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Dramatically perched on a high promontory overlooking the surf at Uluwatu, this is possibly Bali's most visually spectacular shrine. Its name literally translates as "the one on the top." Like most other temples in Bali, the origin is obscure, however inscriptions signed during the reign of King Marakata date the temple to at least 1025. The temple is well known for its walet birds, who can be seen floating and darting in the breeze and perching on the sacred temple. Their nests are an important ingredient in Chinese birds' nest soup.

Dedicated to the spirits of the sea, the temple is an architectural wonder in black coral rock, and despite its age and exposure to the elements, features well-preserved stone carvings. This is one of the six directional temples on the island and is the southwest guardian against evil spirits. This is also purportedly the dwelling place of almighty deity Bhatana Ruda, god of the elements and cosmic forces. Although the temple complex is open to all, only Hindus are allowed to enter the inner temple.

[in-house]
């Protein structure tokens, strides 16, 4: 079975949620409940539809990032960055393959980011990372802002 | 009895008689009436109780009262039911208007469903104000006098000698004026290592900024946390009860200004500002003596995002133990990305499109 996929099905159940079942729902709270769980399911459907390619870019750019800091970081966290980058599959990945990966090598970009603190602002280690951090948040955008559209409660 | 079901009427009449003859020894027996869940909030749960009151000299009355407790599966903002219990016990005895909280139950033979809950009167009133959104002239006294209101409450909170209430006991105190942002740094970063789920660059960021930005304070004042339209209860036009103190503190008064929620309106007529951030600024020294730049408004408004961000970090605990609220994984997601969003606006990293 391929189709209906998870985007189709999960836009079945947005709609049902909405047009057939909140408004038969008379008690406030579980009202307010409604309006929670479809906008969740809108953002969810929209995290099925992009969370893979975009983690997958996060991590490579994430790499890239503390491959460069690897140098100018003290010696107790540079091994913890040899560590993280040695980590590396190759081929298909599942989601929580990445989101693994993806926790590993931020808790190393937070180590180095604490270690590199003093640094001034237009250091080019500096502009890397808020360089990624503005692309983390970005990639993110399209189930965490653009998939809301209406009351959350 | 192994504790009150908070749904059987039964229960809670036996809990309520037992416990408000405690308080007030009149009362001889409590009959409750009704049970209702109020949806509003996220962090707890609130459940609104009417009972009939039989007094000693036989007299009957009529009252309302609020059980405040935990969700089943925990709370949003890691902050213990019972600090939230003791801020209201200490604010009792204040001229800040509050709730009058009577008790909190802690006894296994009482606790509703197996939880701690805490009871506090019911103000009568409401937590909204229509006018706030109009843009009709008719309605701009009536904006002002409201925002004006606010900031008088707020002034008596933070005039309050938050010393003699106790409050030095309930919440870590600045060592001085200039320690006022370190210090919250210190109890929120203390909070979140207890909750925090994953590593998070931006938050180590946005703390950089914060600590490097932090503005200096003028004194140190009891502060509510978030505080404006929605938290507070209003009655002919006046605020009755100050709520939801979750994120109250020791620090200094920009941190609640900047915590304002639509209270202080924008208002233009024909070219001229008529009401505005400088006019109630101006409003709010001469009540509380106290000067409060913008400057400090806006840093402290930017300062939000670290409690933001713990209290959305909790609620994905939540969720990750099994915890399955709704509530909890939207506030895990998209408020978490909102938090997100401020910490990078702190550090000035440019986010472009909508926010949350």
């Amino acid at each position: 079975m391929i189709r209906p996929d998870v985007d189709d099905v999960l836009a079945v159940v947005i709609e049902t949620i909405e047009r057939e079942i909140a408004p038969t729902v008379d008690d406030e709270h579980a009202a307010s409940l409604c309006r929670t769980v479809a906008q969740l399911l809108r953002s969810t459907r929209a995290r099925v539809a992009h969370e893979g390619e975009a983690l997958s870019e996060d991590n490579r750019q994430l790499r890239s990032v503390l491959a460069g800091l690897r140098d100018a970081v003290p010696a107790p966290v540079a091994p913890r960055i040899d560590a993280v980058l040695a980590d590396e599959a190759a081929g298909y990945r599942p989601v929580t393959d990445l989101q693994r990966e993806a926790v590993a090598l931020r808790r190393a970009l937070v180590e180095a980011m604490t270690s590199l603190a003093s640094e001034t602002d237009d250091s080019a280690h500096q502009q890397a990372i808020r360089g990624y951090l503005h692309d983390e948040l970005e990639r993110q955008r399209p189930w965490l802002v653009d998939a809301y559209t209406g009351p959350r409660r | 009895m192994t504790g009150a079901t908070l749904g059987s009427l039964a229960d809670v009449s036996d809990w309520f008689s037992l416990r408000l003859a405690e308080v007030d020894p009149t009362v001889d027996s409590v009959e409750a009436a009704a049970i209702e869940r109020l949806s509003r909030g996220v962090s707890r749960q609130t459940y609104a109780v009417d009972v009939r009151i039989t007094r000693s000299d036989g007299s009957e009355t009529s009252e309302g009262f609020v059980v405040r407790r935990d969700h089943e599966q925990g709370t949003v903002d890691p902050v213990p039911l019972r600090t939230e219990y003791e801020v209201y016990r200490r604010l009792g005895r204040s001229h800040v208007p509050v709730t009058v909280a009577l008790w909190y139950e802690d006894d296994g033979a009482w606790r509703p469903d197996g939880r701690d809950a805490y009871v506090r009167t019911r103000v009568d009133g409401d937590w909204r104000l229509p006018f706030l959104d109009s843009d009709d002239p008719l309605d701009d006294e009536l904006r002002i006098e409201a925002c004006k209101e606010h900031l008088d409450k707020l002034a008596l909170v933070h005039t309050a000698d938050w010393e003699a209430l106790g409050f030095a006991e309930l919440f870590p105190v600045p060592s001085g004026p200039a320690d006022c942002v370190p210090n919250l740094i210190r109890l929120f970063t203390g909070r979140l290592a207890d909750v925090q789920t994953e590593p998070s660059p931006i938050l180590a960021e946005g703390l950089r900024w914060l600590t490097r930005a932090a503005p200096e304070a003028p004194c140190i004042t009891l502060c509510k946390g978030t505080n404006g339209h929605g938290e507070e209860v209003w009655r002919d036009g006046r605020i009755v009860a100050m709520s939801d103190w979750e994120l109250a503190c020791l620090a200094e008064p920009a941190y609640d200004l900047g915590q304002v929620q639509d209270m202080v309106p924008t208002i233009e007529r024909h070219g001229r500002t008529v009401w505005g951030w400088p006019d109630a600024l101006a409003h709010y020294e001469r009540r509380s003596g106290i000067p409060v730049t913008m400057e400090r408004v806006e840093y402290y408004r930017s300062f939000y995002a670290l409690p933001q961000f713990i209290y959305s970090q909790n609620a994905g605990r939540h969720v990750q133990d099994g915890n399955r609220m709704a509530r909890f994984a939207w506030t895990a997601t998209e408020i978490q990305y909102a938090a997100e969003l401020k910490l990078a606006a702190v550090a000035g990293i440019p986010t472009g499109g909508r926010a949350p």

Visiting Pura Luhur Uluwatu at Sunset -- Every evening at sunset (6pm) at Pura Luhur Uluwatu dancers present a thrilling performance of kecak, arguably Bali's most famous and dramatic dance. It will cost about Rp5,000 to enter the temple and an additional Rp50,000 to view the dance. Both men and women will need to rent sarongs and sashes at the entrance if you're not already traditionally dressed.